In fact, one of the most controversial episodes of Richard Nixon's Watergate scandal was when, after the 37th president had resigned rather than face impeachment, his successor, Gerald Ford, gave him a blanket pardon for all crimes he may have committed against the nation while in office. Otherwise, Nixon very probably would have faced indictment and trial.

    The pardon, which Ford cited as necessary to heal the nation, was a highly unpopular move and contributed to his defeat two years later when he sought election to a full four-year presidential term.

  4. What acquittal may mean for Trump's chances

    Anthony Zurcher

    BBC North America reporter

    The political strategy for the White House at this point is clear: to paint impeachment as just another example of a Washington establishment that has been out to get the president - and, by connection, those who support him - from the beginning.

    "They're not after me, they're after you," Trump wrote in a December tweet. "I'm just in the way."

    If Trump's campaign blueprint is to rally the base to support him in November - "the largest grass-roots campaign in US history", in the words of campaign manager Brad Parscale - the accusation by House Democrats and subsequent exoneration by Senate Republicans could be music to Republican ears.

    At a rally in Des Moines ahead of the Iowa caucuses on Monday, Trump supporters saw impeachment as a motivating factor.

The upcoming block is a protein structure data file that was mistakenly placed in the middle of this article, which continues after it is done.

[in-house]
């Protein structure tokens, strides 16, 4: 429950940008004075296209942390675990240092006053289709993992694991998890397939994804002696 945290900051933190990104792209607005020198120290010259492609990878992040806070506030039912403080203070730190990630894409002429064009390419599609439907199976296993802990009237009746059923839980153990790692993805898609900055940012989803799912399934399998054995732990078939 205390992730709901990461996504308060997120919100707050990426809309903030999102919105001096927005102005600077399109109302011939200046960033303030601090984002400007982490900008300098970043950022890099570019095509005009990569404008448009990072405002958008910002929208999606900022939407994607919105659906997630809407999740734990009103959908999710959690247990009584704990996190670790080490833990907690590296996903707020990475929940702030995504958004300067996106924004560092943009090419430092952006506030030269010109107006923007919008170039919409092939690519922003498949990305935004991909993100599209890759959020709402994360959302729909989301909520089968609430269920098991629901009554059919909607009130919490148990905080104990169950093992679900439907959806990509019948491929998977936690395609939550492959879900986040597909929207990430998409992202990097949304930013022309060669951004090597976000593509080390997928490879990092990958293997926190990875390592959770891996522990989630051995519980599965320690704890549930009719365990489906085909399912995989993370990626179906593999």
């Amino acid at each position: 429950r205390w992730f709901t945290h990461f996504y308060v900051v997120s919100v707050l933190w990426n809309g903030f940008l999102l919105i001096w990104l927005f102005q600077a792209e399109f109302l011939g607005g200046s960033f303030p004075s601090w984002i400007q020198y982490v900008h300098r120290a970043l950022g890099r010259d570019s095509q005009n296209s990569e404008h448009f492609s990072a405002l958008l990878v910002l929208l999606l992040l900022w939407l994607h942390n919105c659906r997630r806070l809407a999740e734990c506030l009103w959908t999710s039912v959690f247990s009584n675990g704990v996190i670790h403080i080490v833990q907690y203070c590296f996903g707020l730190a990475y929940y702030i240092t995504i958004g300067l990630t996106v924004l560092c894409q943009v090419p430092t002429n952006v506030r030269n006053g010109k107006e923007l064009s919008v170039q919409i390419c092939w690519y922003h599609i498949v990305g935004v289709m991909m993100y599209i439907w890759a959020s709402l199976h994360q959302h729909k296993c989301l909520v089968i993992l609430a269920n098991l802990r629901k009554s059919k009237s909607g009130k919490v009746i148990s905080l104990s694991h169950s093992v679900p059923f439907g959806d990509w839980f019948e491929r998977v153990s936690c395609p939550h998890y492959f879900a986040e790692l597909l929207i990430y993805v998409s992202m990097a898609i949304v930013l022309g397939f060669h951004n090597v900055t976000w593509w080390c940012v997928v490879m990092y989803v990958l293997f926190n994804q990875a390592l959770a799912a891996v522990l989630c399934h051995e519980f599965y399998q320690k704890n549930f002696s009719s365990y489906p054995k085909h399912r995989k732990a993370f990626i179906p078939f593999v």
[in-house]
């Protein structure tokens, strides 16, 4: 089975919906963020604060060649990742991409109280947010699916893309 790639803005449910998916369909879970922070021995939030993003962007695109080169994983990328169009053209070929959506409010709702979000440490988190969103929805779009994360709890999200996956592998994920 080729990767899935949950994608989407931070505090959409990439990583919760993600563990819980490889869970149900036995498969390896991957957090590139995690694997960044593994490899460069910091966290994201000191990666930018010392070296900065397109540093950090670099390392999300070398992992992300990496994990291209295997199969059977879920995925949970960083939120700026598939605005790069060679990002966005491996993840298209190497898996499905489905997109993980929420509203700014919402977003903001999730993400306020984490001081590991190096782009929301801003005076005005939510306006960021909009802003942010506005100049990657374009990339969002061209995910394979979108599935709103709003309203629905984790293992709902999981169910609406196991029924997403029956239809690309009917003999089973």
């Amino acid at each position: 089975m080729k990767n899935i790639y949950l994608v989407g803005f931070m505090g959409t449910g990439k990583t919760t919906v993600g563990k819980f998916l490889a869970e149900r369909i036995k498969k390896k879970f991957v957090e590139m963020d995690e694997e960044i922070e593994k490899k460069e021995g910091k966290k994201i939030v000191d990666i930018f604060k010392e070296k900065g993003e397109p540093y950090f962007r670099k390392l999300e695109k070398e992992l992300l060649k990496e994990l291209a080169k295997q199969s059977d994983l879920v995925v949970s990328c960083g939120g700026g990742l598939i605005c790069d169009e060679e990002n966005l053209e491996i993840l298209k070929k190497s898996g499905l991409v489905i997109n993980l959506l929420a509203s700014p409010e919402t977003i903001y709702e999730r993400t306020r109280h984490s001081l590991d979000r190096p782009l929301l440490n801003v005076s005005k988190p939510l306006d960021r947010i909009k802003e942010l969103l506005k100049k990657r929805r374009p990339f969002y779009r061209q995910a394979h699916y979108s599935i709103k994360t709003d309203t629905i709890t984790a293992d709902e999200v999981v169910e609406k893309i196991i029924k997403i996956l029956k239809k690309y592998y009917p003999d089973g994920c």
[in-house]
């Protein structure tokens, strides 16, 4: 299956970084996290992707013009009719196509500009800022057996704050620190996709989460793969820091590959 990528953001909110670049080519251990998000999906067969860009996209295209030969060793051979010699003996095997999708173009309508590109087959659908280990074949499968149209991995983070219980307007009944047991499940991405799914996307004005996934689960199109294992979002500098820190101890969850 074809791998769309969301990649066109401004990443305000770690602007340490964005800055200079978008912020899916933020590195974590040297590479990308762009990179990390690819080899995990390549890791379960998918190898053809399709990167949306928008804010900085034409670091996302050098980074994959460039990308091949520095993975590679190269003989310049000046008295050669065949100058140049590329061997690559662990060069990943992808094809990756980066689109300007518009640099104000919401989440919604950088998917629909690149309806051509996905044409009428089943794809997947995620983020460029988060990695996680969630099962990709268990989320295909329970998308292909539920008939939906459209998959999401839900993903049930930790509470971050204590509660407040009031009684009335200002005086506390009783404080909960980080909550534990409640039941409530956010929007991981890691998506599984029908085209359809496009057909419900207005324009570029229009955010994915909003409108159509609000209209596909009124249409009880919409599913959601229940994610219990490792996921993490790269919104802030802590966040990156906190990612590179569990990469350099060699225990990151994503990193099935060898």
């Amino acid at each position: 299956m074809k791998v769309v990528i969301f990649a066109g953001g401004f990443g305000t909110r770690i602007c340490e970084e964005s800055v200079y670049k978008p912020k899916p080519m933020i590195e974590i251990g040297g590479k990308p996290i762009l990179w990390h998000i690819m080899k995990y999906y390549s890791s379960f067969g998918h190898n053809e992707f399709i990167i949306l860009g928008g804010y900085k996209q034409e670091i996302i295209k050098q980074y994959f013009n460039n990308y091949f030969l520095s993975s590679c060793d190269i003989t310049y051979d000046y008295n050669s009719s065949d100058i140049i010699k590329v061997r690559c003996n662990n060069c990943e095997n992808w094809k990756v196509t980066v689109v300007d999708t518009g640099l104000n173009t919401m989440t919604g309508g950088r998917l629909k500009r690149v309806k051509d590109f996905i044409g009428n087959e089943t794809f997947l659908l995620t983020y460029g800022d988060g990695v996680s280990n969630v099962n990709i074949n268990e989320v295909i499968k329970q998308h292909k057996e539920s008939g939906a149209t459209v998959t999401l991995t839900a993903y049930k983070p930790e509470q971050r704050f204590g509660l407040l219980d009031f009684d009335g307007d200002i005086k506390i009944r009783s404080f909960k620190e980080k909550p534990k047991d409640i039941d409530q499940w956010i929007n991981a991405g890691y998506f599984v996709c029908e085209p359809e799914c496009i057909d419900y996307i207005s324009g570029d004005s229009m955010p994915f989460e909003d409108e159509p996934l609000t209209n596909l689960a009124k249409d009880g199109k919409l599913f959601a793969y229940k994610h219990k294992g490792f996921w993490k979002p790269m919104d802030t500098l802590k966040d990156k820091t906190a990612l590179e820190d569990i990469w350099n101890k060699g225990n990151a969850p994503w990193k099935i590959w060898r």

"I think he gets re-elected because of what Democrats are doing," said Tracy Root of Des Moines. "They couldn't beat him at the polls, so they've got to impeach him."

  5. The four numbers that explain Trump's acquittal

    Donald Trump


    Trump's support among Republican voters, according to a Gallup poll. If it wasn't clear before the trial that he had the support of the rank and file of his party, it certainly is now.


    An unbeatable majority: Republicans in the Senate have a majority of 53 to 47, meaning they control the chamber and were able to direct the terms of the trial.

    That small majority mattered. At certain points, four Republican senators did indeed waver but in the end, all Republicans but Mr Romney voted with their party to acquit Trump.


    This is the number that ensured Mr Trump was always going to be cleared. To convict, two-thirds of senators - 67 - needed to vote against him.

    This would have required 20 Republican senators to vote for their president's conviction. In the end, only one did.


    The amount of money the Trump campaign said it raised in the last quarter of 2019 - a huge figure it said was down largely to Trump supporters reacting to the impeachment proceedings.